Do You Know How Current Legislation Will Affect your Child?
I will continue the Redefining College Readiness: Part 3, next week.
As students and parents preparing for college is a stressful and confusing process. There is always concern about the cost of attendance and finding programs that best meet your student’s needs. According to the Florida College Access Network (www.floridacollegeaccess.org), a nonpartisan organization that strives to expand knowledge of research, data, policies and practices that impact postsecondary access and attainment in Florida, there are several legislative decisions that parents and students should pay close to attention in the coming year that can affect where your student can earn their desired career and how they are going to pay for it.
The article can be found here for more information, but here is a shortened list of current legislation parents and students should be aware of.
1. Tuition- Tuition has remained relatively steady these last four year. There is discussion and commitment to reform state financial aid and tuition policies.
2. Bright Futures- The Florida Academic Scholars (FAS), the top tier of the Bright Futures scholarship, is looking atreceiving inceased funding for those who qualify with a 29 ACT/ 1290 SAT and a 3.5 weighted gpa with 100% tuition and fees, and a $300 textbook allowance, comparatively the current level of about $3,000 annuallyor $103 per credit.
3. Summer Bright Futures- Along with increasing funding for FAS, the legislation is also looking at providing Bright Futures funding for summer sessions as well as fall and spring.
4. First Generation Matching Grant Programs- A Senate bill is seeking to increase the amount of grant money available for eligible low-income, first-generation students. The current First Generation Grant, that provides additional grant money for qualifying students, is not sufficient for current needs and students are going unfunded.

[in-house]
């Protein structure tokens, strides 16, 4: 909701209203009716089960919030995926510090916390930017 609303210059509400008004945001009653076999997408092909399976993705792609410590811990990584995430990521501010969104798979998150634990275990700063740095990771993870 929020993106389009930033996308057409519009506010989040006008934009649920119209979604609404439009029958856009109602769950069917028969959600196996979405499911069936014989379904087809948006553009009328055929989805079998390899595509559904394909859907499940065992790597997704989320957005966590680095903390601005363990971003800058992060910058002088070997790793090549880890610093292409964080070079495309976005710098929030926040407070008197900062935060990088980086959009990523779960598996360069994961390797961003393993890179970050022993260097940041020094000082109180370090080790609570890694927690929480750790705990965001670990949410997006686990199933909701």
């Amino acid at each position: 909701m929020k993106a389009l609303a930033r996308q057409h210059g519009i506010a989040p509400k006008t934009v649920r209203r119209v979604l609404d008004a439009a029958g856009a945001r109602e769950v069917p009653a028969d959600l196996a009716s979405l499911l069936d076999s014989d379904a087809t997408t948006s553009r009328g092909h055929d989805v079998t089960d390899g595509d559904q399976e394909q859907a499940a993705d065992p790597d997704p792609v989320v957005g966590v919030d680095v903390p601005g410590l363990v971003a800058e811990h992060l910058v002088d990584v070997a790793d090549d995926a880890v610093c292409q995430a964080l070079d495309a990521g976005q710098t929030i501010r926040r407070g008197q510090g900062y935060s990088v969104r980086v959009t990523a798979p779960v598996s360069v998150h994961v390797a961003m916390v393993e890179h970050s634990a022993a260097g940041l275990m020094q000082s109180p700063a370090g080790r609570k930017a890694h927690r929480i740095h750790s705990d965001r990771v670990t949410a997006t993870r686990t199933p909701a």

5. Block Tuition- Currently, students in the Florida public university system pay per credit basis, yet receive the same financial aid award. To save money, many are taking fewer credits per semester, thus taking longer to graduate. A current bill is asking the public universities to move to a block, or one-price system, whether a student takes 12, 15, or 18 credit hours. The hope is for students to graduate sooner, but opponents fear students may see this as a tuition increase. If this legislation is passed, it will go into affect fall 2018.
6. Florida State College System- Florida has 28 state colleges or “community colleges”, making it an easy and affordable choice for many college-bound high school students and adults (see my infographic on 10 Reasons to Attend a Florida State College). These schools offer a variety of programs such as College Credit Certificates, Associates of Science or Arts degrees, and Bachelor’s degrees in high need areas such as nursing, education, and computer science. Several state colleges have made Bachelor’s degrees as low as $10,000 for attainment, a challenge from Governor Rick Scott. However, legislation is currently trying to push all bachelor’s degree programs to the Florida State University System (SUS) and away from the state colleges.
a. This is one legislation bill that we should all be strongly against. We should be extending these opportunities to be able to provide ALL families a reasonably priced, high quality education to meet their post-secondary needs. This piece of legislation would seriously set back many Florida students as it would limit educational opportunities for many across the state.
7. 2+2 Pathways- Many Florida state colleges and state universities have agreements that allow students to easily transfer from one school to another, providing additional support to these students, easy transfer of credits, and priority application and acceptances. This piece of legislation seeks to require every state college to create these pathways with a state university.
a. While I applaud making it easier for students to transfer to larger universities that have a larger assortment of majors and minors, it is clear that this legislation is designed to placate the issues in #6. There should be greater accessibility efforts across the board at both state colleges and universities. Different school types, such as private vs. public, 2 year versus 4 year, technical/ certification vs. degrees, should be available to meet as many student needs as possible.
As you begin your college process, these are some legislative issues that have a direct impact on your family. For more information, read the original article that provides links to all the legislation. If you feel passionately about one of them, please email your representative. We should work together to provide a variety of college opportunities that is reasonably priced and accessible for all.